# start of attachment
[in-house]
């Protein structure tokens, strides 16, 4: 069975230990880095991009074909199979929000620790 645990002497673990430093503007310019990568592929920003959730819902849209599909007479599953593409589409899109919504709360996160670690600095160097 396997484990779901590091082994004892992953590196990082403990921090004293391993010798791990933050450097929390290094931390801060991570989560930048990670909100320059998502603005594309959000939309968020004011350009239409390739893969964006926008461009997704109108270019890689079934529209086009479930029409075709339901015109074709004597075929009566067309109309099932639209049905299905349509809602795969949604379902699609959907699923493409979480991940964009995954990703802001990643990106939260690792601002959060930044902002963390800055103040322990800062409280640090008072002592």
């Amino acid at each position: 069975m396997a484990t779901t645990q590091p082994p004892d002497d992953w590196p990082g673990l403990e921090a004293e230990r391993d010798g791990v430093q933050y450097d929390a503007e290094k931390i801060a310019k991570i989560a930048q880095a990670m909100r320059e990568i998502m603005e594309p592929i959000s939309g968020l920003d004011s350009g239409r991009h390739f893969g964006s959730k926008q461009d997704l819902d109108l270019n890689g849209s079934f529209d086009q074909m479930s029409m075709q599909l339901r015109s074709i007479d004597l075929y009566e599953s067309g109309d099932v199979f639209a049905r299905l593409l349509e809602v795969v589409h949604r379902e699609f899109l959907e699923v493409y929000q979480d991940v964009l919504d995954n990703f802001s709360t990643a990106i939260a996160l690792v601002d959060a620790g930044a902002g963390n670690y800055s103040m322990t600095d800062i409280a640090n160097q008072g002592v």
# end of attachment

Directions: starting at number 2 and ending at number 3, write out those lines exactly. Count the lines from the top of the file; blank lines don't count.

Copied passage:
């Protein structure tokens, strides 16, 4: 069975230990880095991009074909199979929000620790 645990002497673990430093503007310019990568592929920003959730819902849209599909007479599953593409589409899109919504709360996160670690600095160097 396997484990779901590091082994004892992953590196990082403990921090004293391993010798791990933050450097929390290094931390801060991570989560930048990670909100320059998502603005594309959000939309968020004011350009239409390739893969964006926008461009997704109108270019890689079934529209086009479930029409075709339901015109074709004597075929009566067309109309099932639209049905299905349509809602795969949604379902699609959907699923493409979480991940964009995954990703802001990643990106939260690792601002959060930044902002963390800055103040322990800062409280640090008072002592």
């Amino acid at each position: 069975m396997a484990t779901t645990q590091p082994p004892d002497d992953w590196p990082g673990l403990e921090a004293e230990r391993d010798g791990v430093q933050y450097d929390a503007e290094k931390i801060a310019k991570i989560a930048q880095a990670m909100r320059e990568i998502m603005e594309p592929i959000s939309g968020l920003d004011s350009g239409r991009h390739f893969g964006s959730k926008q461009d997704l819902d109108l270019n890689g849209s079934f529209d086009q074909m479930s029409m075709q599909l339901r015109s074709i007479d004597l075929y009566e599953s067309g109309d099932v199979f639209a049905r299905l593409l349509e809602v795969v589409h949604r379902e699609f899109l959907e699923v493409y929000q979480d991940v964009l919504d995954n990703f802001s709360t990643a990106i939260a996160l690792v601002d959060a620790g930044a902002g963390n670690y800055s103040m322990t600095d800062i409280a640090n160097q008072g002592v």